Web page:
The latest target in Microsoft’s ‘Scroogled’ campaign? The Chromebook

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Chromebook Scroogled

Apparently not content with a series of bizarre ads and an even more bizarre clothing line, Microsoft has fired off the latest salvo in its war against Google. This time the target isn’t in the realm of software, where Google’s tried to muscle in on its space in recent years, but Google’s hardware. More particularly, the Chromebook.

Yup, Microsoft’s decided to join the party and poke fun at a device everyone got bored of having a go at some time around mid 2012. And it’s decided to do that by bringing in presenters from the History Channel’s “Pawn Stars” and, um, lying.

As TechCrunch’s Frederic Lardinois notes, the pawn broker star of the ad’s claim that it’s impossible to use the Chromebook without an internet connection is just plain wrong. Sure Chromebooks work best with an internet connection (as most devices do these days), but there’s nothing stopping you working on documents, spreadsheets or playing Angry Birds if you happen to be offline for a while.

And, as Lardinois notes, that’s possibly why Microsoft is attacking the Chromebook: it’s scared. Chromebook sales have grown over the last couple of years thanks to their low prices and — while they’ll never be the stars of the PC world — they’re filling an important niche.

Additionally, the average user won’t be too concerned about the fact that you can’t play Call of Duty or Age of Empires on a Chromebook, especially given that you also can’t do either of those things on any of the sub US$250 laptops running Windows 8.

Then there’s the matter of not being able to run and install Microsoft Office apps, which would be massive problem if Google didn’t have its own suite of productivity apps that are fully compatible with Microsoft Office.

Finally, there appears to be a return to Microsoft’s baffling suspicion of the cloud. One of the key benefits of working with Google Apps is that you can access your content from anywhere and, if you’re freaked out about privacy, there are much better ways of keeping your content safe than saving it onto a hard drive. We’re also not sure that the content the average Chromebook user works on will mean that they’re really worried about that kind of thing.

The truth is, Google will probably push further and further into the niche its carved for the Chromebook and the machines will sell in ever-increasing number, no matter how much money Microsoft diverts from promoting its own products in to shaming its competitors’.

Go home Microsoft, you’re drunk.

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  • sportmac

    hey, when you’re throwing 10 billion dollars at bing (according to ballmer) to “compete” with google then you pull out all the stops! that’s a lot of money to lose just to get a foothold in search. why would they do that? because they want your data. they really really REALLY want your data. to the tune of 10 billion big ones.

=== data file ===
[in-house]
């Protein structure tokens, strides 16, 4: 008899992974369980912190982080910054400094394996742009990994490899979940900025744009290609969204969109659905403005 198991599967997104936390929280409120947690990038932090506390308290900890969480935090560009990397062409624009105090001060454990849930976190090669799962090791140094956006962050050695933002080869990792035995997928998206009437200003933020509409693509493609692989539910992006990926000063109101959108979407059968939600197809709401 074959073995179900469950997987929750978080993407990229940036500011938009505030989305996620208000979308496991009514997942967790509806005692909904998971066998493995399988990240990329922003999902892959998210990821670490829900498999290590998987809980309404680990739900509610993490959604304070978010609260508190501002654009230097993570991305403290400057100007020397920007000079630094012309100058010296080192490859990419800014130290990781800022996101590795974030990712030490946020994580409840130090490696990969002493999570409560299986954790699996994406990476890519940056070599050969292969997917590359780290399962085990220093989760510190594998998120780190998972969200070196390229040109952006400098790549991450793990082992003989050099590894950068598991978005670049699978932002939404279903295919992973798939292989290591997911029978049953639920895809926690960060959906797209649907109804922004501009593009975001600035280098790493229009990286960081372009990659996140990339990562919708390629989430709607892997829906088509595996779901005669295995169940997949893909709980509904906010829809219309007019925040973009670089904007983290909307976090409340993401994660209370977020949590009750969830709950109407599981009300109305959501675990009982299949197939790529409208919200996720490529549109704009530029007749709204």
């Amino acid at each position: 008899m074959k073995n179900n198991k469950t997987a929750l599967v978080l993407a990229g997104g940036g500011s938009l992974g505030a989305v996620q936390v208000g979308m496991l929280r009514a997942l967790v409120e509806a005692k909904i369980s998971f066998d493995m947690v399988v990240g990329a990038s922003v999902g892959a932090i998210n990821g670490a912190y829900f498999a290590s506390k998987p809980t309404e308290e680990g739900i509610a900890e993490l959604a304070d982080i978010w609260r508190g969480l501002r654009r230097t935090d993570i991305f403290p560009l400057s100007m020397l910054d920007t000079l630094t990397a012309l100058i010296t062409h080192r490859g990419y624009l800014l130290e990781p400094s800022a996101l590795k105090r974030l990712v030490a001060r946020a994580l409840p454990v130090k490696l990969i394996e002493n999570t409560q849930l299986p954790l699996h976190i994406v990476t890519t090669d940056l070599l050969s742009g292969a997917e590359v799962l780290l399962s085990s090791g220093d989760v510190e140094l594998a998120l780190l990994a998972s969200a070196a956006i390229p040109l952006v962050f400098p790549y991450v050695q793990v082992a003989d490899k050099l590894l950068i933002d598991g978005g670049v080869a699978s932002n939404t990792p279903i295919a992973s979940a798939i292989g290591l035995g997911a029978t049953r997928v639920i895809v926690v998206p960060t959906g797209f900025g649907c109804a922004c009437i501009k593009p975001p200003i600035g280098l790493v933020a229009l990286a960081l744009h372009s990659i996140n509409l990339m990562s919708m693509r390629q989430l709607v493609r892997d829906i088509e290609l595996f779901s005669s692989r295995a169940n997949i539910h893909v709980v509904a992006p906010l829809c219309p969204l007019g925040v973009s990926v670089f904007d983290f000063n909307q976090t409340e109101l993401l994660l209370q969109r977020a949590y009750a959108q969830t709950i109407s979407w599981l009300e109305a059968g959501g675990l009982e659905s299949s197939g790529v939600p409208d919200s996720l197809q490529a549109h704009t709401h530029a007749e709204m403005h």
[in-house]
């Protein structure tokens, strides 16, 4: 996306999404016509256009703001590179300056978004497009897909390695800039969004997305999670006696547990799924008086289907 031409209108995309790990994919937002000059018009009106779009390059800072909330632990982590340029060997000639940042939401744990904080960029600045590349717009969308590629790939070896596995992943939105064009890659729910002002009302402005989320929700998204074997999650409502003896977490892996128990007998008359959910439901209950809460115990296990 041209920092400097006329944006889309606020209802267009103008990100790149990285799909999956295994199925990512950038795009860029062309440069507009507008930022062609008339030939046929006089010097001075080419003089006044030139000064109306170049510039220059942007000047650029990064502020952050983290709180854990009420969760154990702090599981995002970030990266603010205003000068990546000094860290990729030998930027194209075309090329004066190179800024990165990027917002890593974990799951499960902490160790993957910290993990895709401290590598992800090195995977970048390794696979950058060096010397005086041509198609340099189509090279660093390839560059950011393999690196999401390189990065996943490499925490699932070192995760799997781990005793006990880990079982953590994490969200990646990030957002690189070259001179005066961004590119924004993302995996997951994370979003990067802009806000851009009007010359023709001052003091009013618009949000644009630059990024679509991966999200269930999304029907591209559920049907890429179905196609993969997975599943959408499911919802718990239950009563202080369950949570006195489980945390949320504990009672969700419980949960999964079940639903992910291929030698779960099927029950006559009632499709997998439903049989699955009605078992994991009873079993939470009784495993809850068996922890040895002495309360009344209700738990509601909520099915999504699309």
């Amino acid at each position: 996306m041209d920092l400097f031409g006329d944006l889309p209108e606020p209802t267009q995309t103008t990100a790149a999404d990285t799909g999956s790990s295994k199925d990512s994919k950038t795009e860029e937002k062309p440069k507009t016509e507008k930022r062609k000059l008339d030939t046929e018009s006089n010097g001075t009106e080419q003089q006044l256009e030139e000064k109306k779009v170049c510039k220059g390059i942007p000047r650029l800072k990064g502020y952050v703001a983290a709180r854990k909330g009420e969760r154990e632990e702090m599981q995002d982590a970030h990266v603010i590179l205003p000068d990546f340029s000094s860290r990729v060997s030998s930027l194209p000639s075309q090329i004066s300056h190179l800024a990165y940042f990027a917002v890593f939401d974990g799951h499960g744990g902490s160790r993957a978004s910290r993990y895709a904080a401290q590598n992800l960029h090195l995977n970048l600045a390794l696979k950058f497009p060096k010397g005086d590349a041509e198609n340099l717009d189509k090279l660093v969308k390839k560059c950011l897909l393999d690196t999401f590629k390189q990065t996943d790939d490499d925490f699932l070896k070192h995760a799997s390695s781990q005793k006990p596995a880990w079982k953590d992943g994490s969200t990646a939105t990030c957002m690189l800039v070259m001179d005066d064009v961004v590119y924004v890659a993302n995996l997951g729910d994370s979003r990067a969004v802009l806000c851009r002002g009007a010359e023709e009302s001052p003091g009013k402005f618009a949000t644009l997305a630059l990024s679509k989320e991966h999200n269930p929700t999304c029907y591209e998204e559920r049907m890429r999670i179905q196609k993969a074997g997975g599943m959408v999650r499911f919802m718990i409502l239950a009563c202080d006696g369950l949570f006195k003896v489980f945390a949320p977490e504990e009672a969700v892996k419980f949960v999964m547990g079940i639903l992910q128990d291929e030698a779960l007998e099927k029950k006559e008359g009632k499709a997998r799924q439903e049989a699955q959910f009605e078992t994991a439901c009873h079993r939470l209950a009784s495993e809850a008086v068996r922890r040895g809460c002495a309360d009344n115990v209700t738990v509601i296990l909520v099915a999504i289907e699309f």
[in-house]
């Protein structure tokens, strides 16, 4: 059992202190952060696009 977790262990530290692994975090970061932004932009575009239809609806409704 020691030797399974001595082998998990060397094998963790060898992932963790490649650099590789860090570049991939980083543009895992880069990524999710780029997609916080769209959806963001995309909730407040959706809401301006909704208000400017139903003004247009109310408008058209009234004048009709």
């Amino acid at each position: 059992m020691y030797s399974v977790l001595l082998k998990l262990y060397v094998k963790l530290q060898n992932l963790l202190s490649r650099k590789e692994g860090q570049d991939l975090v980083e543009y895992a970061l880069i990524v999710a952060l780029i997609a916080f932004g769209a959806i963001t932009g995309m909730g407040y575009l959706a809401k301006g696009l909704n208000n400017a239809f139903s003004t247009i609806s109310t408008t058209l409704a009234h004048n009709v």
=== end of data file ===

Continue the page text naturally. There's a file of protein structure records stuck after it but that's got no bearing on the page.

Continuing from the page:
and once they get it they are not going to sit on it. they’re going to do exactly what google does with it.

  • pr0nstache

    That may very well be true, but I think any bad publicity about the invasive practices of tech companies is good publicity. It at least possibly will cause some people to think twice before blindly going along with things just for convenience. We live in a day and age where we know for a fact that agencies have purposely undermined the security of online data, why would anyone want to become even more further dependent on it? Just sheep to the slaughter.

  • ean

    Basics..don’t knock the competition just make a better product.

  • Chris

    Microsoft is desperate. Very desperate.
    Like a fish out of water and gasping for air.

    After Ballmer the next Microsoft CEO will probably be another nincompoop, and with any luck Microsoft may cease to exist by the end of the decade. A month is an eternity in the tech world, try six years and see how it goes.

  • Chris

    Hypocrisy from Microsoft. Microsoft would love to have Google’s targeted ad business, in fact, that was precisely why Microsoft had blown a fortune on aQuantive. Even the Metro tiles of Windows 8 are in fact an ad delivery system, as Xbox users had found out after *that* dashboard update.

    When that failed, Microsoft launched the Scroogled ads and portrayed itself as a champion of privacy. At best, this is a case of the pot calling the kettle black. At worst, this is delusional psychological projection.

  • Hauredun

    I didnt realize google had fanboys. Now I do.

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